Chi Cao makes a balletic leap to acting in Mao's Last Dancer
Mikhail Baryshnikov did it in The Turning Point. Alexander Godunov did it in Witness. Now another male ballet dancer, Chi Cao, has made the transition from ballet to acting, and from stage to screen.
Watch the trailer for Mao's Last Dancer.
The Birmingham Royal Ballet principal dancer was cast in Mao's Last Dancer to portray Li Cunxin, the central figure in the inspirational true story of a boy who rises out of rural poverty in Mao's China to become a classical-dance star in America.
Numerous links and parallels between the two men's lives made Cao, whom Li introduced to director Bruce Beresford, a fitting choice for the role. Cao's father was one of Li's teachers at Beijing Dance Academy, where Cao also studied, and both left China at a young age to study ballet abroad—for Li, it was Texas; for Cao, England.
“We went through similar things: facing the western society alone without really knowing what to expect, the language differences and stuff, and basically we don't really know when we'll be seeing our family again,” Cao says by phone from Toronto. “In my case, it was a little bit different. I didn't really know how I could see my family, because I didn't know once I go back when they would allow me to come out.”
Li, however, was never allowed back home. As depicted in the film, which opens in Vancouver on Friday (May 14), he defied Chinese authorities by marrying his American girlfriend and defecting in 1981. Although Li gained his freedom, he was exiled from China, separating him from his family.
Cao notes other differences between himself and Li. “Li is much more patient in everything than I am. I like to get things done as quick as I can”¦where Li, I think, is much more, in a way, generous than me.”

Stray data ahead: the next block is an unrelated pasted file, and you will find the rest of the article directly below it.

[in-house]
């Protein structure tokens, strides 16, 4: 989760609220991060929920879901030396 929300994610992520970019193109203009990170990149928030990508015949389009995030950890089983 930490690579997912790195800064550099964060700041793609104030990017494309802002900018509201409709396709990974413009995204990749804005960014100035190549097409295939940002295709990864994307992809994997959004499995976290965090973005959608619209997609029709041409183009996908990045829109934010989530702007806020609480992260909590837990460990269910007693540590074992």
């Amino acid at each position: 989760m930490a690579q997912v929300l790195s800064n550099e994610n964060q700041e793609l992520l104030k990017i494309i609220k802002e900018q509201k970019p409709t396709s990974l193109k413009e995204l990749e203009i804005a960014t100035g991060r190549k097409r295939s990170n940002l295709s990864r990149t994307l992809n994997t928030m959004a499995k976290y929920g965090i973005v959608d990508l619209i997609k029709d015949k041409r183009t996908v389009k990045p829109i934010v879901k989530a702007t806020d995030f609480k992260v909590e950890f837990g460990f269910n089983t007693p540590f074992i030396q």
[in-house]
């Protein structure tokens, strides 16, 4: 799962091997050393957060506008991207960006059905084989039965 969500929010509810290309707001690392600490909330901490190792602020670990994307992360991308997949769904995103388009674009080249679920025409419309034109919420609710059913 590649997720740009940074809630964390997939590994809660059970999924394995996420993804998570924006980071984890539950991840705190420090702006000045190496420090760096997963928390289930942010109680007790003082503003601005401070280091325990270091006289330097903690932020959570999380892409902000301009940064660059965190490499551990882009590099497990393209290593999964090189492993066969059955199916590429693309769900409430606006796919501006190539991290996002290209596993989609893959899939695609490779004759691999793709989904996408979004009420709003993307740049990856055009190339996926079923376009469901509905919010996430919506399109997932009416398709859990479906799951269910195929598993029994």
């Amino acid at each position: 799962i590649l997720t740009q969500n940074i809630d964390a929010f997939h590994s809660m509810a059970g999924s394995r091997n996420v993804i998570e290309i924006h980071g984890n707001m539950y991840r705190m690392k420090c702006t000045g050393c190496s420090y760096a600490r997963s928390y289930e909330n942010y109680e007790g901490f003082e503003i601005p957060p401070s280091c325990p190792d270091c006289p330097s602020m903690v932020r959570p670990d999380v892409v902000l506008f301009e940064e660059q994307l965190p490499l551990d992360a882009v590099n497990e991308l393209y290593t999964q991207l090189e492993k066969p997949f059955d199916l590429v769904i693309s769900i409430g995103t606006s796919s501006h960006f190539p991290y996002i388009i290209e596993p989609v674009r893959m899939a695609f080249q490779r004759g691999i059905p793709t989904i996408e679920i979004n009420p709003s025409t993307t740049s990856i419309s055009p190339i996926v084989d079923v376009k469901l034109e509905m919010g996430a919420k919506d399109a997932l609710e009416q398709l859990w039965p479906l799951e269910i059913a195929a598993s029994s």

In spite of Cao's penchant for efficiency, he felt the film production schedule was rushed. “For dancers, we train ourselves whole day, every day, for weeks for performance,” he says. “For the film, I have an hour, an hour-and-a-half every day, not even every day sometimes, for what I have to do. So for me, it's not enough time.”¦So I had to do what I could to deliver the best performance at the time under those circumstances, which is not ideal—but it's a film, it's not really about ballet. You gotta get everything else down right as well.”
Although he had previously acted on-stage in some classical-dance pieces, and had taken acting lessons, he learned a great deal from the director and the cast, which includes Joan Chen and Vancouver-raised Bruce Greenwood. The experience permeated his approach to dance. “When I'm on-stage now, dancing, I think more about more of the character rather than the step.”¦I started thinking about more of what I'm doing and what kind of emotion I'm delivering on-stage, rather than what kind of steps and how many turns I do.”
With one feature film under his belt, will he follow Baryshnikov's footsteps and dabble in a television show like Sex and the City, or go Godunov and play a terrorist, í la Die Hard?
“I think this is one-off, and I don't really know whether I will be doing acting again,” he says. “But let's just say I wouldn't say no if the right part comes along.”